Grasping govt stance on land reform crucial


OF LATE there has been a wave of interpretations of the government’s stance on land reform, with most suggesting the President Emmerson Mnangagwa administration is reversing one of the key gains of the post-independence era.

Although the government has been very clear on what is currently happening, there is a deliberate ploy to misinform the public to gain cheap political mileage. Traditionally, the MDC never supported the land reform programme when it took place around 2000.

However, in a stunning volte-face, they are today some of the most vocal in claiming that the Zanu PF government is reversing it.

For the MDC, the current issues surrounding land seem to provide an opportunity to slam Zanu PF, but obviously this is being done from positions bereft of proper conceptualisation of what is going on.

The MDC is not without support in their current stance. Keen to cling on to the late Robert Mugabe’s legacy, the G40, a faction of Zanu PF that was vanquished during the 2017 coup, has found a new and possibly last opportunity to criticise Mnangagwa’s government. But then, Zimbabweans are not naïve. They are some of the sharpest minds on the continent and will definitely want to question why these groups are taking these positions now.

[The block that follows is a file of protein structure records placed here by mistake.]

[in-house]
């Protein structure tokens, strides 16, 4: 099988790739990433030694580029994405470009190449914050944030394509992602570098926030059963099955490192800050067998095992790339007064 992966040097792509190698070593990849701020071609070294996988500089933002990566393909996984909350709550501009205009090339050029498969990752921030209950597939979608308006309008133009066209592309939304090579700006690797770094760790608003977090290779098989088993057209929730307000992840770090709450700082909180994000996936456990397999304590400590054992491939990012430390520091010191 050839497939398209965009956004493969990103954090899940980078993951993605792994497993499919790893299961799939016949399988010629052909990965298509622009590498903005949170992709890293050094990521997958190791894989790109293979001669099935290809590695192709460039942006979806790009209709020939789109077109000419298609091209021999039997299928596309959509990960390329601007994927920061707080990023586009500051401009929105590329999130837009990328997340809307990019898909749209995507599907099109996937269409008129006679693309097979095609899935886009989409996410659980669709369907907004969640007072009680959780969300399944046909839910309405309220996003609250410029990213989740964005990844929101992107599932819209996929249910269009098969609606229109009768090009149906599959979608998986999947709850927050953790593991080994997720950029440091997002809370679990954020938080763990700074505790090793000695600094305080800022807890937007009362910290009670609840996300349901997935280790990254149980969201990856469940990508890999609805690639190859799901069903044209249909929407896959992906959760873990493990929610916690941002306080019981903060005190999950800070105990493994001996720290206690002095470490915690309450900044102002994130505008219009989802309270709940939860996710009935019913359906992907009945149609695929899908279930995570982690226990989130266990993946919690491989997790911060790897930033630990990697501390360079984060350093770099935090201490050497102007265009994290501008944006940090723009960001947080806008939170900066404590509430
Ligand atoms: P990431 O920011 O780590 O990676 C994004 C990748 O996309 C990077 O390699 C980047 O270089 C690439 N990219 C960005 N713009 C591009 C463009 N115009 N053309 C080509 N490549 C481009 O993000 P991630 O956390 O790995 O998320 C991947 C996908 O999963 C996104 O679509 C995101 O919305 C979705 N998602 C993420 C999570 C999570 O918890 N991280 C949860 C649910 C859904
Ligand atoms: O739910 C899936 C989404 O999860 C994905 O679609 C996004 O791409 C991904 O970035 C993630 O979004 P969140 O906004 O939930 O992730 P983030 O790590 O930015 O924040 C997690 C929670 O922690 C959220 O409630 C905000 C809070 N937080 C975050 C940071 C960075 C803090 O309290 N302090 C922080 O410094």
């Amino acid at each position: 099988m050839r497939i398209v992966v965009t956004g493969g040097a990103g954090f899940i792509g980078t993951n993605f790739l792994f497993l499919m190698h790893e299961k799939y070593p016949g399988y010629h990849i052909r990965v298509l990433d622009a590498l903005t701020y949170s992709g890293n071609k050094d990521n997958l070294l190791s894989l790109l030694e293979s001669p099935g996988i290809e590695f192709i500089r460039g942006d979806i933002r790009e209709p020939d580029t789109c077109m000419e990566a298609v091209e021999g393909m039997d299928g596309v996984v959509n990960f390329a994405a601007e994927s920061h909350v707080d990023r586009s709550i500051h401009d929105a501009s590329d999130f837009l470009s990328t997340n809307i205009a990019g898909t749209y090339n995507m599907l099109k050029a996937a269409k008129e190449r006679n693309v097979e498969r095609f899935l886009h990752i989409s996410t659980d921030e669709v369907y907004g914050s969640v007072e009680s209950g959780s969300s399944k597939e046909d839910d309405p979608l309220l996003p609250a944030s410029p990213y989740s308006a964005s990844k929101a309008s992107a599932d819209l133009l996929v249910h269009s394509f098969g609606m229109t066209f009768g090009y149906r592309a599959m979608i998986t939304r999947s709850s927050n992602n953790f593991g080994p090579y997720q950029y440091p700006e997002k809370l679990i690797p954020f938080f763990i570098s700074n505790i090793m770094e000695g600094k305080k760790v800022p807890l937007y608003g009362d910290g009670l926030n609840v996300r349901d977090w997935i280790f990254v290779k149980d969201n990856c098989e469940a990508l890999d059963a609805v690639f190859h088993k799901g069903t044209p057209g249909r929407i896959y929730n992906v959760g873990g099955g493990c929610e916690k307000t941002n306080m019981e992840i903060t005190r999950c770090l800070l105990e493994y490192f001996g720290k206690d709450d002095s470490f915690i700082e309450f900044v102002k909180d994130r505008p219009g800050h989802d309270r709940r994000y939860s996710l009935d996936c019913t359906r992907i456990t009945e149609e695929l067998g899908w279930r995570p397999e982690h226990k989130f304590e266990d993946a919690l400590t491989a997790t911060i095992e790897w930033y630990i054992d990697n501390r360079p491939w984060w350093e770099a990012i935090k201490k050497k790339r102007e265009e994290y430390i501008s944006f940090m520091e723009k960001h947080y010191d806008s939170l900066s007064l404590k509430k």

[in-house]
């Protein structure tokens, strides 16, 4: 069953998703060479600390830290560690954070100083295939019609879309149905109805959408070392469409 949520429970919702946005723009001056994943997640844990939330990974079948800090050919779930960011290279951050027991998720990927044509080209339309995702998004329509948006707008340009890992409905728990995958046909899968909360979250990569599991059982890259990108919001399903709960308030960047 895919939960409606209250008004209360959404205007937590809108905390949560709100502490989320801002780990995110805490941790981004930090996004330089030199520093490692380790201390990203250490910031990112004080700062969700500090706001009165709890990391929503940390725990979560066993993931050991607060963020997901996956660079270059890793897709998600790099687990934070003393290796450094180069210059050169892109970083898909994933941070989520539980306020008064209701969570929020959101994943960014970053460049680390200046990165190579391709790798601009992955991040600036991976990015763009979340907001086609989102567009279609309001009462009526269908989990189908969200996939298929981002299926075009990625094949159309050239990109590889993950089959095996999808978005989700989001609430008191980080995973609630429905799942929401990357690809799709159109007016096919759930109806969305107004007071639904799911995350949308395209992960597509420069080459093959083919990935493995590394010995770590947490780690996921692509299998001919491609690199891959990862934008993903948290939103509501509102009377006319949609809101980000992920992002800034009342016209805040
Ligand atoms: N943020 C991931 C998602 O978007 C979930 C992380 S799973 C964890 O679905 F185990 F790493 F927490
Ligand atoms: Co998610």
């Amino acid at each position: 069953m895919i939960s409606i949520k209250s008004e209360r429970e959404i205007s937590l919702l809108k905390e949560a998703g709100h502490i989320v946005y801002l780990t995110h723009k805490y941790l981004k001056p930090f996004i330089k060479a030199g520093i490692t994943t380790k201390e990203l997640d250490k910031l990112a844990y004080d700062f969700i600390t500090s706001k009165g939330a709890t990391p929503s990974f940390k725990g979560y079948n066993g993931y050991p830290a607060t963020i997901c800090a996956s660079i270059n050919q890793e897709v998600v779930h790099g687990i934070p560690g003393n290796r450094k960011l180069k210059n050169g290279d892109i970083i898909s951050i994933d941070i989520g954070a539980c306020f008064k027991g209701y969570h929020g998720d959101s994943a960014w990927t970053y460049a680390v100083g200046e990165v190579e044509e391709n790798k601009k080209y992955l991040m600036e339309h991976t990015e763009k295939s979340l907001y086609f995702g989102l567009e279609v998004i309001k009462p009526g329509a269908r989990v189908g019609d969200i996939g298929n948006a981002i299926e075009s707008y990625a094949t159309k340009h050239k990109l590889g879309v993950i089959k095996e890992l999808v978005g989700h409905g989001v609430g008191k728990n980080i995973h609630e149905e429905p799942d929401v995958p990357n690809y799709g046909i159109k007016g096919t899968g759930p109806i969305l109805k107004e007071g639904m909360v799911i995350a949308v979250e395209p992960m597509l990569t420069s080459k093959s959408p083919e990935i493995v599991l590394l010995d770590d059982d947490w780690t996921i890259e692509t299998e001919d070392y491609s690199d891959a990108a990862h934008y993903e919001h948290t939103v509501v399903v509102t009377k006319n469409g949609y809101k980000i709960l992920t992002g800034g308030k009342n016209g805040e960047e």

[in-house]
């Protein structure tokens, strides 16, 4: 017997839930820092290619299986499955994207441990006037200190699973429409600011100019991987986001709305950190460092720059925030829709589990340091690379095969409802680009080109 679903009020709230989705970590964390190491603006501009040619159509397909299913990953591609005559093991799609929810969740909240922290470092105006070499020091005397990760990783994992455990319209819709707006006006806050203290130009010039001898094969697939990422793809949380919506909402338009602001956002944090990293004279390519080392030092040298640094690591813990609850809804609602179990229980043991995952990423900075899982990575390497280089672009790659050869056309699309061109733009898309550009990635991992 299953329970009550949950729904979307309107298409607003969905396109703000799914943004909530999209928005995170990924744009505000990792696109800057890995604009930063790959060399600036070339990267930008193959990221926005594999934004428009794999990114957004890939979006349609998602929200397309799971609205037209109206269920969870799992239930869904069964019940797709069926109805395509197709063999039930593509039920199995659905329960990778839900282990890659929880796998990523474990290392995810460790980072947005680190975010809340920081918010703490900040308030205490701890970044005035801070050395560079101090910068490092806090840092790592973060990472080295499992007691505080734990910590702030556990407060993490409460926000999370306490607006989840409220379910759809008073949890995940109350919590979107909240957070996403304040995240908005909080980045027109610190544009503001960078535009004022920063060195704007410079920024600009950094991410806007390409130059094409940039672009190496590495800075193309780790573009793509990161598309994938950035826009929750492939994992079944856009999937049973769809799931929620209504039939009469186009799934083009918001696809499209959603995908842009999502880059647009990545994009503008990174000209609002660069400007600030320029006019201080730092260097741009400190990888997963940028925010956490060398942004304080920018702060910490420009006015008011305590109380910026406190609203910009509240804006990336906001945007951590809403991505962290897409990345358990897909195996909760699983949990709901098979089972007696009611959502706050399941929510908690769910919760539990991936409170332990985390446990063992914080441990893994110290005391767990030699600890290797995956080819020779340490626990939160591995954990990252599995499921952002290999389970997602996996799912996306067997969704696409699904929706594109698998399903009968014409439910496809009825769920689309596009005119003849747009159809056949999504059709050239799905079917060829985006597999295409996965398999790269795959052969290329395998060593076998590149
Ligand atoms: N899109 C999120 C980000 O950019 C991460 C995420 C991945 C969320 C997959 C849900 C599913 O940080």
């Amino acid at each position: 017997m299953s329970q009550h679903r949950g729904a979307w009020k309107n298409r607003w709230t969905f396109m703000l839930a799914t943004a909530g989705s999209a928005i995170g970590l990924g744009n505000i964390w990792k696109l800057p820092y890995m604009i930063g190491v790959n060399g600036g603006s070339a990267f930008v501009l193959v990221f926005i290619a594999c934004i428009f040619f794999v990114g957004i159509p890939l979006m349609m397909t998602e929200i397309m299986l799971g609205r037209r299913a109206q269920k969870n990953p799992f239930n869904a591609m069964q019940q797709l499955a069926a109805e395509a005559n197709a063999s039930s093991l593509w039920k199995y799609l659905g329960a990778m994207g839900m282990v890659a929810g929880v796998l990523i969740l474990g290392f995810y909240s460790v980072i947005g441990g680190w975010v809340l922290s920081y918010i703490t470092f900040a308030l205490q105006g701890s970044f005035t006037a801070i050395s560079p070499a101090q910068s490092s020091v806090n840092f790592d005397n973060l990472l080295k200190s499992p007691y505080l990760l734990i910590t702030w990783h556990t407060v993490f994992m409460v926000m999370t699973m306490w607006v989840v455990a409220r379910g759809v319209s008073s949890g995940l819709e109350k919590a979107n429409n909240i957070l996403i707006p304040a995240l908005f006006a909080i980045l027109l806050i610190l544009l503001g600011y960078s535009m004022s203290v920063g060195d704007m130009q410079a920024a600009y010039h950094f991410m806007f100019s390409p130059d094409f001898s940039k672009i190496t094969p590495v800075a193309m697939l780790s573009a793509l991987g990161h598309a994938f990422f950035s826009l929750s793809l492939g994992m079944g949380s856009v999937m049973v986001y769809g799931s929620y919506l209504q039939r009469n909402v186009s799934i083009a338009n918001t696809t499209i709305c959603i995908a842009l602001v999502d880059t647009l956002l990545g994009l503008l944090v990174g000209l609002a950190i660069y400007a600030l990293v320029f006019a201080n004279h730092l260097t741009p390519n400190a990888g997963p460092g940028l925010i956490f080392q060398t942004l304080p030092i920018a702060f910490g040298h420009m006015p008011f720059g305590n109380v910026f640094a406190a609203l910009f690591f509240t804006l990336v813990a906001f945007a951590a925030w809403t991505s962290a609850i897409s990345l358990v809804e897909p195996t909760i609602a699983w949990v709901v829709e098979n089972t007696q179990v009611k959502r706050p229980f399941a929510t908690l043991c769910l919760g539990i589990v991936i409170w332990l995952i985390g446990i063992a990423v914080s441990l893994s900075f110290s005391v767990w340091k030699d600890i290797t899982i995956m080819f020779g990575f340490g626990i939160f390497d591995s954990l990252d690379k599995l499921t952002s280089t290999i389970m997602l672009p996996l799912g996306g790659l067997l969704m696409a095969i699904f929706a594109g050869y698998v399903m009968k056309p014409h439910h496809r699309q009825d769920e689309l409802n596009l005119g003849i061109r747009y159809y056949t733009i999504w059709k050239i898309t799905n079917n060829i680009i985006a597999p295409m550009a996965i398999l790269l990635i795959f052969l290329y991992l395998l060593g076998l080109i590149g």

It is important to note that funding has always been the major stumbling block for compensation for improvements on farms, a programme that has always been on the cards.

The programme also stalled because improvements on farms in Matabeleland regions were minimal as cattle ranching demanded very little infrastructure like perimeter fences, drinking and feeding troughs for the livestock and dams on selected properties.

On the other hand, farms in other regions of the country had irrigation infrastructure and several other improvements consistent with crop production.

Some properties covered under Bilateral Investment Protection and Promotion Agreements (Bippas) had unfortunately been occupied during the land reform programme, sparking conflicts with several countries, are also set to be restored to their former owners once the government is convinced this will not upset existing social setups.

What the government is merely doing is righting some of the wrongs made during the processes at the turn of the millennium.

The Mnangagwa government cannot be nailed for doing something that would contribute towards the normalisation of relations with the previously hostile nations mainly in the European Union and the United States.

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